Columnist Wes Pruden, writing in the Washington Times, calls the presumptive GOP nominee an “uneducated lout.” But give him credit for balance: he also gives Hillary a hard time though he spares her any ad hominem insults. He finds the choice we face in the presidential election this November terrifying, and thinks we should, too. He is only half right.
Any sane person would be (should be) terrified at the prospect of the egregious Hillary becoming our next president. She simply does not possess the human virtues required of a president. Not remotely.
As US senator, she did next to nothing for my home state of New York; as Secretary of State, she ran guns to Moslem extremists so as to overthrow the secular Bashar Assad, turned secular Libya into a haven for ISIS, and paved the way for the destabilization of Ukraine thanks to her mania for regime change. The result was the break-up of the country and thousands of fatalities in an unnecessary civil war.
The flood of refugees from Moslem-majority countries that now threatens to capsize Europe is her doing thanks to her deliberate destabilization of the entire region, and support for removing such protectors of Arab Christianity as Gaddafi, Assad, Mubarak and Saddam.
In nonsensically denouncing Vladimir Putin (who is presiding over the rapid re-Christianization of Russia) as a latter-day Hitler, she has demonstrated her manifest unsuitability for the presidency. Diplomats are meant to negotiate in the national interest, not gratuitously roil important relationships.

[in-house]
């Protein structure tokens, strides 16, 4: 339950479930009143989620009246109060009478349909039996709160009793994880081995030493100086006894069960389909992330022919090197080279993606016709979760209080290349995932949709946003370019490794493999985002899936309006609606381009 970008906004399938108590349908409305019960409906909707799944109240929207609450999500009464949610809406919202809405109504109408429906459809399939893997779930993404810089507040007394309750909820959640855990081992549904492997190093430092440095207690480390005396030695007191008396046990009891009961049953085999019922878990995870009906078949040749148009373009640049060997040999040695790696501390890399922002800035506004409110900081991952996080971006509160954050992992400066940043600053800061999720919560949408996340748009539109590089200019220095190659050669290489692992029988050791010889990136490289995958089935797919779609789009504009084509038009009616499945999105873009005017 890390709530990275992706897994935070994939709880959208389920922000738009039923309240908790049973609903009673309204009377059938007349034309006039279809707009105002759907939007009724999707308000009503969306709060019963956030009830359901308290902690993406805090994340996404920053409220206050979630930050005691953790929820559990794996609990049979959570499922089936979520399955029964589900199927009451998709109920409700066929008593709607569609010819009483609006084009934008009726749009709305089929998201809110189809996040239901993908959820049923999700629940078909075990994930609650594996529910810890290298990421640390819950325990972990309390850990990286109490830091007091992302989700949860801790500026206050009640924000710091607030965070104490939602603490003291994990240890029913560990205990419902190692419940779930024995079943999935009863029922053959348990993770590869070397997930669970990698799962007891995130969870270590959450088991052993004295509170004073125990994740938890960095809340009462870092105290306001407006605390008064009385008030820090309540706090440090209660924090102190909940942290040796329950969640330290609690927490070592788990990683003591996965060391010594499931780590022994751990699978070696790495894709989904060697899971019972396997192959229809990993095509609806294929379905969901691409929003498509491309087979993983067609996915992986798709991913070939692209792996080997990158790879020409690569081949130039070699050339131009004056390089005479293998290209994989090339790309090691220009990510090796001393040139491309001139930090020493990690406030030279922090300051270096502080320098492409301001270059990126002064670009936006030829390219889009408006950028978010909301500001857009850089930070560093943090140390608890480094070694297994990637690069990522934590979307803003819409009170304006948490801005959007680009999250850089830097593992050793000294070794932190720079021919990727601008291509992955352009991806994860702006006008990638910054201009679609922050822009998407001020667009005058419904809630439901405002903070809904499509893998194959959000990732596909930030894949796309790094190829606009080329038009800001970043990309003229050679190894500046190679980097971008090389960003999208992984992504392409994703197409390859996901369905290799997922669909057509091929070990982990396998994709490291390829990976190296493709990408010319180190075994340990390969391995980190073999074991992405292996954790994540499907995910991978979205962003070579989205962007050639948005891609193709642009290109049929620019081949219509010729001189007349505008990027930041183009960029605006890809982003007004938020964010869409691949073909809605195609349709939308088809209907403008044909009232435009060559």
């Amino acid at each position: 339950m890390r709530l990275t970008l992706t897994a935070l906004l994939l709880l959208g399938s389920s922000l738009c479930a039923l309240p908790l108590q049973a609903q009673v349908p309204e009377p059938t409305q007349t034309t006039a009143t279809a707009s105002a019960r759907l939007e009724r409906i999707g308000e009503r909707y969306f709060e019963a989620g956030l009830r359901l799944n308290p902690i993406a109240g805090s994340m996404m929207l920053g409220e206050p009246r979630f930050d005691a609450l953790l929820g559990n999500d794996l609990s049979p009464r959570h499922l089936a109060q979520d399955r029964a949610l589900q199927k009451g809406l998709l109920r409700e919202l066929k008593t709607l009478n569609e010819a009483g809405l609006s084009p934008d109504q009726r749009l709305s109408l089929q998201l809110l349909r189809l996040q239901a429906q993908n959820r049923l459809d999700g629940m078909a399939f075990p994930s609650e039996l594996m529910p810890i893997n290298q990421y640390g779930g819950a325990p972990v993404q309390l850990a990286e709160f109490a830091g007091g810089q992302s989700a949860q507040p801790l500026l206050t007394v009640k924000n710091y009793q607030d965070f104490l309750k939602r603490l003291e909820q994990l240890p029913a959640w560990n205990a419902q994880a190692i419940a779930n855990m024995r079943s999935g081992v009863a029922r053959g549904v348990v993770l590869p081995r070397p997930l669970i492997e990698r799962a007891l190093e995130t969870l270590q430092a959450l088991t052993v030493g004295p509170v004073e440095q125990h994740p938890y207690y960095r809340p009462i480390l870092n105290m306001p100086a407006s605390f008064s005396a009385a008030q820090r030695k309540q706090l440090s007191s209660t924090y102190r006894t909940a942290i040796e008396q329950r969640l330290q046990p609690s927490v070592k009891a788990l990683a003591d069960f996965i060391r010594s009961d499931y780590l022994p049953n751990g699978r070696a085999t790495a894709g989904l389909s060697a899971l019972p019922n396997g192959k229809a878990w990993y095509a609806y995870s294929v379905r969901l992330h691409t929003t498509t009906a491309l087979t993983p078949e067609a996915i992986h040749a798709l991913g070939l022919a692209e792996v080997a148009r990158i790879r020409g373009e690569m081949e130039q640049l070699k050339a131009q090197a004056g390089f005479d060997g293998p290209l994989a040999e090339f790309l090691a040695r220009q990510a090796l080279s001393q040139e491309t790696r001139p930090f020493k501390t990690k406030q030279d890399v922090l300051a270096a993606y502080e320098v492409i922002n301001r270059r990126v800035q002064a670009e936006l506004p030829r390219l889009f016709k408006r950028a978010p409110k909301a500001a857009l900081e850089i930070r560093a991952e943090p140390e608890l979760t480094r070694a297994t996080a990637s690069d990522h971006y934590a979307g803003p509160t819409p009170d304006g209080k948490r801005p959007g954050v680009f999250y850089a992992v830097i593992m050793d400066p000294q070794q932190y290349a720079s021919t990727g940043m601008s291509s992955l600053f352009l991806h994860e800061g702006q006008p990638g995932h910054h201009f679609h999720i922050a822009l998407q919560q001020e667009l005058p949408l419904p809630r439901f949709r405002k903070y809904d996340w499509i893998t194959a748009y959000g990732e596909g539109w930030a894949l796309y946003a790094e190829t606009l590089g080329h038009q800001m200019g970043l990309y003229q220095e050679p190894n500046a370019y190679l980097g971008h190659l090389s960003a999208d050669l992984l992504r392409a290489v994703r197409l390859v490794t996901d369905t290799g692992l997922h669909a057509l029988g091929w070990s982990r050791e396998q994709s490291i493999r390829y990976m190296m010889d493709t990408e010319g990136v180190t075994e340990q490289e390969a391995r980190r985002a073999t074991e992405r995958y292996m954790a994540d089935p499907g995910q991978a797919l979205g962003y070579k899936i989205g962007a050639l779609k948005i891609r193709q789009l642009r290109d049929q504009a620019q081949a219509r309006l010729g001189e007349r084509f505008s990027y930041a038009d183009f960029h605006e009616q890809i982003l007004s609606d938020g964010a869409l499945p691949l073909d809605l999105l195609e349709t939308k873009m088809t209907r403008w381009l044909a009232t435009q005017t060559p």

Her only talent, which she has demonstrated since her Rose Law Firm days, is her ability to stay one step ahead of law enforcement.
If Mr. Pruden finds the prospect of Donald Trump’s victory terrifying; I do not. There can be no more positive agenda for the nation than border security, a markedly less interventionist foreign policy, and an end to the fast-track trade deals that have gutted our national economy.
Moreover, he is wrong to call Trump an “uneducated lout.” Trump is educated and is far from being a lout, although he can be brusque.
I do not see how you can be an uneducated lout and yet create a billion-dollar company, generate thousands of jobs, graduate from the nation’s leading business school (Wharton in Philadelphia), successfully switch careers from real estate to prime-time television, win the Republican Party’s nomination for president (handily) against its “deep bench” of sixteen candidates, and now stand on the threshold of ascending to the highest office in the land.
I wish my parents had raised me to be an uneducated lout, but somehow they went wrong.
When Reagan ran in 1976 and 1980, he was also on the receiving end of a welter of ad hominem brickbats. He was a dangerous neophyte, ill-informed, detached, and too radical in his anti-Soviet rhetoric to be entrusted with the nation’s safety. He was lazy, too old, not terribly bright, a warmonger and a danger to the Republic.
And he went on to become the greatest U.S. president of the post-War period (with the possible exception of Eisenhower). History may well repeat itself in 2016.
Anthony T. Salvia was Special Advisor to the Undersecretary of State for Political Affairs under Ronald Reagan, director of Radio Free Europe/Radio Liberty’s Moscow bureau, and is now Partner at Global Strategic Communications Group, a firm de